By Rachel Conn, Amigos Bravos interim director
Gov. Susana Martinez’s administration has again jumped at an opportunity to diminish protections for our drinking water. In September, the EPA finalized a Clean Water Rule that clarifies that waters that were historically covered under the federal Clean Water Act, such as small tributary streams and wetlands, are once again covered by the federal law.
The Martinez administration, joining 12 other states, filed a lawsuit to block the rule. A federal judge has ruled that while the suit is pending, the rule will not apply to waters in the 13 states.
This action by the state is doubly irresponsible because, unlike other states, New Mexico does not have a state regulatory structure in place to control discharges into our rivers and streams.
The federal Clean Water Act, passed in 1972, guided the transition from rivers that literally caught on fire to healthy watersheds. It requires wastewater and industrial facilities to clean water before discharging into the nation’s rivers.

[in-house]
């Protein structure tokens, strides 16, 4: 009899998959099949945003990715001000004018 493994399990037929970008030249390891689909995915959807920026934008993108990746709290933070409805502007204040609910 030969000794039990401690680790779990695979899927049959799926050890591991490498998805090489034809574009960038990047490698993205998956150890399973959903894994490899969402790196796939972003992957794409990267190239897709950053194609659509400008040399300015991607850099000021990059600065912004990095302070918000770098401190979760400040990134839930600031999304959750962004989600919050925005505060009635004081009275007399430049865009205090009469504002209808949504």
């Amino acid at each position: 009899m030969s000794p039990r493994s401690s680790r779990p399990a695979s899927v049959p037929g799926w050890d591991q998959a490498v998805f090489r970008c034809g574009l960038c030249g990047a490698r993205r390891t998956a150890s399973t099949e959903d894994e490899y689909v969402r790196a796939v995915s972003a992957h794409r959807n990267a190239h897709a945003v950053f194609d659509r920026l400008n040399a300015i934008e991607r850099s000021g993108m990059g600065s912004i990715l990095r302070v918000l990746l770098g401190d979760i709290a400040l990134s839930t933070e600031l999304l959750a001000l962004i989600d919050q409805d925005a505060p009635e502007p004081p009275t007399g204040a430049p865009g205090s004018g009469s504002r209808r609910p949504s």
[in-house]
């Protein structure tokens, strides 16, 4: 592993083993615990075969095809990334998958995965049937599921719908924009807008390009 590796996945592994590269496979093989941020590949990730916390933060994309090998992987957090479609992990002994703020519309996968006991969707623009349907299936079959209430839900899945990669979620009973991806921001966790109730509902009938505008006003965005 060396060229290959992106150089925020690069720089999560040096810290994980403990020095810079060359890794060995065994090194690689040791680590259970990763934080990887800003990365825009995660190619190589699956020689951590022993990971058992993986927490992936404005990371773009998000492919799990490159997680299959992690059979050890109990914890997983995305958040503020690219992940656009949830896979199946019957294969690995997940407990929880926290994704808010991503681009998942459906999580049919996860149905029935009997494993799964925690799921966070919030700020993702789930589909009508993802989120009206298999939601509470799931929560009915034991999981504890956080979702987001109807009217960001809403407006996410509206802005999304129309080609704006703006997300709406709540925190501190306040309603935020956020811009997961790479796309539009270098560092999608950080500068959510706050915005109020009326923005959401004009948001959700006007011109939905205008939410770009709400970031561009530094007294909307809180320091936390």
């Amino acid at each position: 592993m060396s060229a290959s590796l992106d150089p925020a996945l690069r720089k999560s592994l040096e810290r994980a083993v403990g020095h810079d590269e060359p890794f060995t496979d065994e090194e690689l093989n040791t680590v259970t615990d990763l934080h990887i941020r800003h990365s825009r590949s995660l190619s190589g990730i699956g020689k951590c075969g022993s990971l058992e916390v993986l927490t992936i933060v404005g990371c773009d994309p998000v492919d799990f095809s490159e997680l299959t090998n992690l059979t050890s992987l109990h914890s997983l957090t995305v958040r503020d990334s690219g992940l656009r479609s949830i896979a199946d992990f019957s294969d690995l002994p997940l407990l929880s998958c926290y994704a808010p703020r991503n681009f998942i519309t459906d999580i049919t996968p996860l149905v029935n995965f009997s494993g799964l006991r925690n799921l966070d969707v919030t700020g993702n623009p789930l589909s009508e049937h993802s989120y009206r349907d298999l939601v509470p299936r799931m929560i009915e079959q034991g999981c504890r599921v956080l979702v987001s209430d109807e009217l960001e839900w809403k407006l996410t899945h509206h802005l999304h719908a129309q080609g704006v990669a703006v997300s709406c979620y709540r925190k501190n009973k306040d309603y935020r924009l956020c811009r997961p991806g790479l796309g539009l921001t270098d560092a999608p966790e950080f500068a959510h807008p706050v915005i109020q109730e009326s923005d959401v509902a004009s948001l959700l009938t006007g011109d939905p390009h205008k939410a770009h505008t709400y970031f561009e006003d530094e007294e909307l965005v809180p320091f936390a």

Supreme Court decisions in 2001 and 2006 left protections for some waters that had been covered under the Clean Water Act, such as those that flow intermittently or are isolated, uncertain. EPA estimates that at least 280,000 people in the state receive drinking water from ephemeral and/or intermittent sources.
The new rule clarifies that some of the rivers, streams, and wetlands that fell through the cracks in the post-2001 confusion are indeed protected.
Because of the state’s lawsuit, New Mexico’s waters are still being denied those protections.
Photo by Billy Hathorn
Licensed under CC BY-SA 3.0 via Commons